Doan Thi Huong leaves the Shah Alam High Court on the outskirts of Kuala Lumpur on Thursday [Lai Seng Sin-Reuters]
Reuters

The attorney general is pushing ahead with the trial of Vietnamese Doan Thi Huong in the murder of Kim Jong Nam despite the unexpected decision this week to free her co-accused.

The prosecution told the Shah Alam court on Thursday the attorney general had considered “all reasons” but 30-year-old Huong’s trial for killing the half-brother of North Korea’s leader would proceed. The prosecutor did not elaborate.

Indonesian Siti Aisyah was freed on Monday after the prosecution suddenly withdrew the charge against her. She is now back in Indonesia.

Huong’s lawyers said they were deeply disappointed with the decision and the attorney general had a “moral obligation” to explain the reasoning given the international nature of the case. They said they would make a second representation to the attorney general.

“Doan is a scapegoat,” said lead defence lawyer Hisyam Teoh Poh Teik. “Her case is the same as Siti Aisyah’s. There are no differences, similar evidence and the same defence. If Siti Aisyah can be released then why not Doan?”

Nationwide manhunt

Huong and Siti, 27, were charged with the murder of Kim Jong Nam in the concourse area of the Kuala Lumpur International Airport by smearing his face with a toxic nerve agent and the court ruled last August that there was sufficient evidence for the case to proceed.

The murder of Kim Jong Nam triggered a nationwide manhunt and a diplomatic crisis. Four men from North Korea who were suspected of being behind the attack fled Malaysia the day Kim was killed, leaving Huong and Siti Aisyah the only two people in custody in relation to the crime.

Hisyam earlier told the court the attorney general’s decision not to drop the case against Huong was “perverse”, adding it “did not speak well of Malaysia’s criminal justice system”.

‘She’s not there’

Huong arrived in court looking worried. Her lawyers said while she was happy that Siti Aisyah had been released, she was now feeling depressed and had slept for no more than an hour over the past three nights.

Given her mental and physical condition, the judge accepted her lawyer’s assertion that Huong was in no condition to take the stand and give evidence in her own defence, agreeing to postpone the case until April 1.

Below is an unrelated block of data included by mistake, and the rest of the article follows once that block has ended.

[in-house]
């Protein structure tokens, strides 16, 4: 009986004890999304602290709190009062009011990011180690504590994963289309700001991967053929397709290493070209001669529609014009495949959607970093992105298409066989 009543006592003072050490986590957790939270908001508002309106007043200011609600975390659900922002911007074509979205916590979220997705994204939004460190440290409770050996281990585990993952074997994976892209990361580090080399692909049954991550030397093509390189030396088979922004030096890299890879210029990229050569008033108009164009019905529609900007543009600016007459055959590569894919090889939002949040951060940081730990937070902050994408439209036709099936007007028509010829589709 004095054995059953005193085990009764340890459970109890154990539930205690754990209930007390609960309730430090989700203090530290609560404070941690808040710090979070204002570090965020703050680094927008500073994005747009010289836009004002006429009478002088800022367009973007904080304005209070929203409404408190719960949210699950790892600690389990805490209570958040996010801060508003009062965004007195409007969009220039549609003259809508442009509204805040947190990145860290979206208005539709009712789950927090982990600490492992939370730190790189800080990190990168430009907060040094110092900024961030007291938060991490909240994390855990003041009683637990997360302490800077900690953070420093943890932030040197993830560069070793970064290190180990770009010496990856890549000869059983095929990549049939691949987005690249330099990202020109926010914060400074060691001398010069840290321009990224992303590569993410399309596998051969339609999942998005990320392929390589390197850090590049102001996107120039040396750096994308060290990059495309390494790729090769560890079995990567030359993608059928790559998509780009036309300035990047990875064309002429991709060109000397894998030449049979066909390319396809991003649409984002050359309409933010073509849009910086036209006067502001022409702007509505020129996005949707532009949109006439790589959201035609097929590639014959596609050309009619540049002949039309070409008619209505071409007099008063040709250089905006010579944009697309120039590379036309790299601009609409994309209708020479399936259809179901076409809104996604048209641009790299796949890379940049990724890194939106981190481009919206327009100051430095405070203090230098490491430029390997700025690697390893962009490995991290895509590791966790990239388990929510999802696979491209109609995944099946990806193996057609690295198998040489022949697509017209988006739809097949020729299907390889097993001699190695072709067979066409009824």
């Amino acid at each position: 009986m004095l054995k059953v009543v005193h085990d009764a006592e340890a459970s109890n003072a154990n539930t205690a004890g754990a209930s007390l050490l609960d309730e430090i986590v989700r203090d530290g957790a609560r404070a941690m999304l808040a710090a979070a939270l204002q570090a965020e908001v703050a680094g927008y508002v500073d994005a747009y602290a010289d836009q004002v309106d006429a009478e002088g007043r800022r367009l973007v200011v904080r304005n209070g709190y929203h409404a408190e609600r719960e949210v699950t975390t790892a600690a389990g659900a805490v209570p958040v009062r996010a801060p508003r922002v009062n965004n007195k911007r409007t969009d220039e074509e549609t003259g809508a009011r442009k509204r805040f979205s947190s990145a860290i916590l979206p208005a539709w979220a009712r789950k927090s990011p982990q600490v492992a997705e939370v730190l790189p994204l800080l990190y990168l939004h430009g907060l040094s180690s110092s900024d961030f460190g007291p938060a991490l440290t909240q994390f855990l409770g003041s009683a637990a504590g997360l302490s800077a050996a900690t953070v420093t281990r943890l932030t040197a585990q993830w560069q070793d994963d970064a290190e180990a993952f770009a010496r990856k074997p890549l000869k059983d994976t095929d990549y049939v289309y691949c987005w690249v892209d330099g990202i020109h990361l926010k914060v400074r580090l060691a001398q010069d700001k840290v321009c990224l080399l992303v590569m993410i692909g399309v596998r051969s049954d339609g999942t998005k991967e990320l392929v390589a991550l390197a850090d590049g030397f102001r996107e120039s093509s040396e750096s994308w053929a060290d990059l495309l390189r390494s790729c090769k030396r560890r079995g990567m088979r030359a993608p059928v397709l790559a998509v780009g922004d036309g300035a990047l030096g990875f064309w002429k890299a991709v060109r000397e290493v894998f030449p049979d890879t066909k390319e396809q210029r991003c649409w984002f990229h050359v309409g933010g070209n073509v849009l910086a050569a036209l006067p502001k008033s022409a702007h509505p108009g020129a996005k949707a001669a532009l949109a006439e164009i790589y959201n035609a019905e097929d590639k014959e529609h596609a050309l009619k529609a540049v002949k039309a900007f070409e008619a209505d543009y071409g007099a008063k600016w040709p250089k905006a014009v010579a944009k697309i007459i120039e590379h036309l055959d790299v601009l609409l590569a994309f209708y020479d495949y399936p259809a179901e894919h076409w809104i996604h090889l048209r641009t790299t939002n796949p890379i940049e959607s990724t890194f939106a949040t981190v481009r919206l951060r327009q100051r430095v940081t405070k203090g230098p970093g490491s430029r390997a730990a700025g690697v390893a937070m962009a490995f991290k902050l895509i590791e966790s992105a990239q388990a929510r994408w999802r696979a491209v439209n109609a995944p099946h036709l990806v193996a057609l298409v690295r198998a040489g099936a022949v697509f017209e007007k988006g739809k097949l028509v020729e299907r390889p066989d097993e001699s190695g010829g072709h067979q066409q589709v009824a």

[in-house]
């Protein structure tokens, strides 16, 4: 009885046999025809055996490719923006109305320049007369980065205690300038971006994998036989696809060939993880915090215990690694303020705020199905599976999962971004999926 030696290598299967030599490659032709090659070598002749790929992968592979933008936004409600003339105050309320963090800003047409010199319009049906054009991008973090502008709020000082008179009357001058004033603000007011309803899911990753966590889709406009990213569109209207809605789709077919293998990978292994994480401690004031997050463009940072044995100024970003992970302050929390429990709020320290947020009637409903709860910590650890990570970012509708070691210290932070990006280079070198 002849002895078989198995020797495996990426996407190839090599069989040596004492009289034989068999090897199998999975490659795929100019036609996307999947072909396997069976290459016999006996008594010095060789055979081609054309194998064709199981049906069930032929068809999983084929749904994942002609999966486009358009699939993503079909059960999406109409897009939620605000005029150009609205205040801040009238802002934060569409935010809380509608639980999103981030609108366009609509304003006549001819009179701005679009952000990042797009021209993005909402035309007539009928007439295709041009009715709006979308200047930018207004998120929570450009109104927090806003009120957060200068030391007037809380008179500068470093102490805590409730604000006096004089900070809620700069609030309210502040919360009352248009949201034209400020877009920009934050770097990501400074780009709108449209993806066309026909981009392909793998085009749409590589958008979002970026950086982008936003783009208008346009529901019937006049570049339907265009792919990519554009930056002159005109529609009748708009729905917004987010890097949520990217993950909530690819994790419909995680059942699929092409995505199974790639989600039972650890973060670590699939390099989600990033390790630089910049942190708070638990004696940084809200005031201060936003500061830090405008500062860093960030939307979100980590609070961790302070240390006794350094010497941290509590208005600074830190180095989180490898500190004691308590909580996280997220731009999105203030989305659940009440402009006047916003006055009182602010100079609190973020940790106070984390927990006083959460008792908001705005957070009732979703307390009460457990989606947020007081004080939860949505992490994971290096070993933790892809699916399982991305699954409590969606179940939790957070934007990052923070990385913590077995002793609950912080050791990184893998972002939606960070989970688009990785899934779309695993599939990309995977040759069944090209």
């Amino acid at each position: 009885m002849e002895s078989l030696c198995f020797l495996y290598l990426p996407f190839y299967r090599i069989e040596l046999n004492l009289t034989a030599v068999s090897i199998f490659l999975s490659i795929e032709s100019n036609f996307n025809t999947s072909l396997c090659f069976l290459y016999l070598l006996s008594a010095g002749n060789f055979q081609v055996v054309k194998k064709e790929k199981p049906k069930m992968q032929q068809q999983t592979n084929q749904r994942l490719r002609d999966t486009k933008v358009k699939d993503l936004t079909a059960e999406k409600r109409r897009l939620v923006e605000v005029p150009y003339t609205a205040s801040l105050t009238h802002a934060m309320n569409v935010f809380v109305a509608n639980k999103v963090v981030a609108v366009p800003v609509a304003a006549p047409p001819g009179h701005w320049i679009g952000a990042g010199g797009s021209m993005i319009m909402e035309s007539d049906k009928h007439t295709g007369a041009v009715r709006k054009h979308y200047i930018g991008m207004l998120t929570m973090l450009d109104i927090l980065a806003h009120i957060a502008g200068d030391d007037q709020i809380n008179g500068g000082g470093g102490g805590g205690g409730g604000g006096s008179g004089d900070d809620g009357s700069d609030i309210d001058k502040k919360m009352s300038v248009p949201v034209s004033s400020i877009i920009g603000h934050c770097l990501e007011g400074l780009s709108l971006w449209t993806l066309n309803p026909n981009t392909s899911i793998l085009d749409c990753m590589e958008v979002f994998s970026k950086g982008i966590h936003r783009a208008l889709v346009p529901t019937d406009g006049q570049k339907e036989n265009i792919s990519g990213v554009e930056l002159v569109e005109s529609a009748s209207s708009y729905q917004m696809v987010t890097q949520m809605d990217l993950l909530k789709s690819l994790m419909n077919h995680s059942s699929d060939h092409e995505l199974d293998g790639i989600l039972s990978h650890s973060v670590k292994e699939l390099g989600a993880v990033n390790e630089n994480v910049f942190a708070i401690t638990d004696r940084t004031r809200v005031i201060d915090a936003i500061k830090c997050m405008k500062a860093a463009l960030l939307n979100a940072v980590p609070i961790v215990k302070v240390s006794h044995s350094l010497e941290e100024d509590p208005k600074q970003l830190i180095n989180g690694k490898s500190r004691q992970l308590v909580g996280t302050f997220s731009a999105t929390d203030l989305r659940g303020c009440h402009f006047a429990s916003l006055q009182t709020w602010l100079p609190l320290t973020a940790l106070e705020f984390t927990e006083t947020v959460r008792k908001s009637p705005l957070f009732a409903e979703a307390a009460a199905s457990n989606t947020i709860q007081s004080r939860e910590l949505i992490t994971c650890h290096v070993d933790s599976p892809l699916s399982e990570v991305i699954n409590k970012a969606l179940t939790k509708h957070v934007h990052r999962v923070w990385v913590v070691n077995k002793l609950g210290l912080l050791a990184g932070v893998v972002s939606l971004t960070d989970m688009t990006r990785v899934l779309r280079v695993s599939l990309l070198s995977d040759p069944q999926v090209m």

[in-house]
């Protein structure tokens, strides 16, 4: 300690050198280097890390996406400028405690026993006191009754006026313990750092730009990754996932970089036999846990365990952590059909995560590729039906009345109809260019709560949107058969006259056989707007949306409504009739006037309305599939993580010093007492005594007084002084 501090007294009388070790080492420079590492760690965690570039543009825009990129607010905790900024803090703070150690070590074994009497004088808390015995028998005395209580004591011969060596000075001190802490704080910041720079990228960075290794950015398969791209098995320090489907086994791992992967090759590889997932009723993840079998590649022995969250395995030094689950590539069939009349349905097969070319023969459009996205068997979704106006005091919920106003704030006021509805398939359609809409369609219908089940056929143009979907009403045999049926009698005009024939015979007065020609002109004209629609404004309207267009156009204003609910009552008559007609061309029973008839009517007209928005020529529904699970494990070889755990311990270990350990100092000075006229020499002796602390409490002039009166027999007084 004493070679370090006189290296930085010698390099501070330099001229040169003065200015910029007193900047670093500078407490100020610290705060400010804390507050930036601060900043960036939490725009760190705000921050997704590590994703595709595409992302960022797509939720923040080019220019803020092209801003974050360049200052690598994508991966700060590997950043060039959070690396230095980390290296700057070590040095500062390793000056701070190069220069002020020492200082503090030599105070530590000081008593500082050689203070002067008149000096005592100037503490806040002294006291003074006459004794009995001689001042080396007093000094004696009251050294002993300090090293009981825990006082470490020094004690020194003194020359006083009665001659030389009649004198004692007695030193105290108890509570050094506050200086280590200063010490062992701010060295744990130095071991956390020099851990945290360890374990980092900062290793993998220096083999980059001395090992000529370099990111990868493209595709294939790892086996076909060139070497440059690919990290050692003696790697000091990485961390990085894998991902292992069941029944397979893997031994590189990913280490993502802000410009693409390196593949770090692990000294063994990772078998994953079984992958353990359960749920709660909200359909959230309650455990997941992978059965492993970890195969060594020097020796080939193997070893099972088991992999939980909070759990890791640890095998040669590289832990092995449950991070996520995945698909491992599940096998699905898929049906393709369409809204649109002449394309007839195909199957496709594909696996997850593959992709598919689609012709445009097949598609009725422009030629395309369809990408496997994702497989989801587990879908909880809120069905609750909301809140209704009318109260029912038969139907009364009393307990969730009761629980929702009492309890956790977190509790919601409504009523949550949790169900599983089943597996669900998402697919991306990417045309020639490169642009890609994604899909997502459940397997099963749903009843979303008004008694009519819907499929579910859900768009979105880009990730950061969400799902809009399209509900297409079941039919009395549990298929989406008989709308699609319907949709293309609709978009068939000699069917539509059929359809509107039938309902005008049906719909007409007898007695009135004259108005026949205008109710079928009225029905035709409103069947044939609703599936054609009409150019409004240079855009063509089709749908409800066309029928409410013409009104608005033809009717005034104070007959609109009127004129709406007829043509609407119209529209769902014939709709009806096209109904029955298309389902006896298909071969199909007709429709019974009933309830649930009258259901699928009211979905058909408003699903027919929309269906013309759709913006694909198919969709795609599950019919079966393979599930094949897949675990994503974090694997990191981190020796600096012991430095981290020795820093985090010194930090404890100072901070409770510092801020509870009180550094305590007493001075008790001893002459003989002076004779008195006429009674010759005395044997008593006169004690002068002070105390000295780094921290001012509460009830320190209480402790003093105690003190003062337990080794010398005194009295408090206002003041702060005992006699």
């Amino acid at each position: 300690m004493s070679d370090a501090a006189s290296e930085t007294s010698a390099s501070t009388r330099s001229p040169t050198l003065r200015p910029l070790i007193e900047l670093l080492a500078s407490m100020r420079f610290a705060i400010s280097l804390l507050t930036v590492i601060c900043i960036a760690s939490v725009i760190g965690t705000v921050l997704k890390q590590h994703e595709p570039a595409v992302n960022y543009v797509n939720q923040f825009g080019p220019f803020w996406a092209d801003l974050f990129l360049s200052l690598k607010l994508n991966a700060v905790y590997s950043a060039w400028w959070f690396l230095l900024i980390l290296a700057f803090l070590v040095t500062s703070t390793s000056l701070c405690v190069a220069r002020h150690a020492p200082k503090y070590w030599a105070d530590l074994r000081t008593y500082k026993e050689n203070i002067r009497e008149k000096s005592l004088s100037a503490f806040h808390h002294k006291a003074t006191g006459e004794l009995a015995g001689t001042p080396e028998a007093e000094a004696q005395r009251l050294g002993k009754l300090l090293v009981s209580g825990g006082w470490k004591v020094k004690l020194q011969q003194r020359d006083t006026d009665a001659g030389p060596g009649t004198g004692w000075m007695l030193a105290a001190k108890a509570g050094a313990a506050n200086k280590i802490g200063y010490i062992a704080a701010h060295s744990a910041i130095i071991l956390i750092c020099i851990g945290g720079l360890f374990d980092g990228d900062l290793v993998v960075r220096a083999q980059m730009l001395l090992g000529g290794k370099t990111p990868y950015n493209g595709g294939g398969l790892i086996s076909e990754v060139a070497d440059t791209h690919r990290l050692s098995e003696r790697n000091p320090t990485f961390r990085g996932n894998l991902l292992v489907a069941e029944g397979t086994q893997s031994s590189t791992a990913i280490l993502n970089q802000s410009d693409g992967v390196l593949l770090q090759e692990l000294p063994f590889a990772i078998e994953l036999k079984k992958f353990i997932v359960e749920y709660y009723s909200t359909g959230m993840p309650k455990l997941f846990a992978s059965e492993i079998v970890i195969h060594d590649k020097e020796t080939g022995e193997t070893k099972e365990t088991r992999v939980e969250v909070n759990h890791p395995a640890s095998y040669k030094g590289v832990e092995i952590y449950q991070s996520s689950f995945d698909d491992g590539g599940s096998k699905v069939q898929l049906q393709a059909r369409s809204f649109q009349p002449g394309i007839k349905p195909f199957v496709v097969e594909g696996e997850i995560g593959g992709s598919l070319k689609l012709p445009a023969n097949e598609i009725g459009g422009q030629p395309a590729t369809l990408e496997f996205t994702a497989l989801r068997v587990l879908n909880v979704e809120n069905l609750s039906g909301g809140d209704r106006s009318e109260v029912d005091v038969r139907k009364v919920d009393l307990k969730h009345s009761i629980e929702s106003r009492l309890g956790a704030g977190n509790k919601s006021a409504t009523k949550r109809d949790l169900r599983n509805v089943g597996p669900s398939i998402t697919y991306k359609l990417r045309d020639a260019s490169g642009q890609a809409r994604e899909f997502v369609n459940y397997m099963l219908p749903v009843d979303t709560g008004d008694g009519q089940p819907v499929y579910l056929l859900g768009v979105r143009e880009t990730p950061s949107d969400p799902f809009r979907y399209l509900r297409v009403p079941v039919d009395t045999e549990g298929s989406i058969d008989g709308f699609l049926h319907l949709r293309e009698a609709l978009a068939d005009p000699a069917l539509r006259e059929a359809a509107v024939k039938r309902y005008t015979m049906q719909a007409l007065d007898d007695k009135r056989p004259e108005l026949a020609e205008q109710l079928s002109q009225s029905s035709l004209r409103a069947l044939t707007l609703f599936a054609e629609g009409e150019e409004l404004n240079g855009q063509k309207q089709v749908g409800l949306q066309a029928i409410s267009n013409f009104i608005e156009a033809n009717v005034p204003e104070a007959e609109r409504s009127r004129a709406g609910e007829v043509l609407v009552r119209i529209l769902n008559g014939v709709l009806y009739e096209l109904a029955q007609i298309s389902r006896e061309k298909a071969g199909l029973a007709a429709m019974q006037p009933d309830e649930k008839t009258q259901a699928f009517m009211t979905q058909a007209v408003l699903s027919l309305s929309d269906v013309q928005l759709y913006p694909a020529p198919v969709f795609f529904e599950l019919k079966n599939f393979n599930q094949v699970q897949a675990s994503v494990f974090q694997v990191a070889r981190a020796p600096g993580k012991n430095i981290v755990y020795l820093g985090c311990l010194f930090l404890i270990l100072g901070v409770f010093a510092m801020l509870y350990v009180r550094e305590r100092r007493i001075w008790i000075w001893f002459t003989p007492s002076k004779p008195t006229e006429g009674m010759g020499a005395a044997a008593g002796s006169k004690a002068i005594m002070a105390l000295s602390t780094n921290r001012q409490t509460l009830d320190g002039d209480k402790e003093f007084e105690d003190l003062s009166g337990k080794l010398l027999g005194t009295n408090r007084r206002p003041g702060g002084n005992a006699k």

“The way I see it she’s not there physically or mentally,” the judge said having met her in chambers prior to the start of the hearing. “I think she must given the opportunity to be treated by a doctor.”

Vietnam’s Ambassador Le Quy Quynh attended the hearing and said the government was doing all it could to secure Huong’s release.

“Vietnam will request Malaysia to give fair treatment to Huong and release her as soon as possible,” he told reporters as he left the court.

Huong bowed her head as she was escorted back to prison by armed police.

Tricked

Hisyam has argued Kim’s killing was politically motivated and his client’s behaviour after his death showed she did not realise what she was doing.

Both women maintain they were tricked into carrying out the attack, which they thought was part of a TV reality show.

Officials in South Korea and the United States say North Korea was behind the assassination. The North denies the claim.

Huong’s lawyers said CCTV video showing Huong walking up behind Kim and putting her hands over his face should have no bearing on the attorney general’s decision, because both women were mounting the same defence and it had already been decided to free Siti Aisyah.

“We hope the attorney general review the evidence and review the decision,” said defence lawyer Naran Singh. “More so in this case because two people were charged, but it was withdrawn against one but not against the other.”

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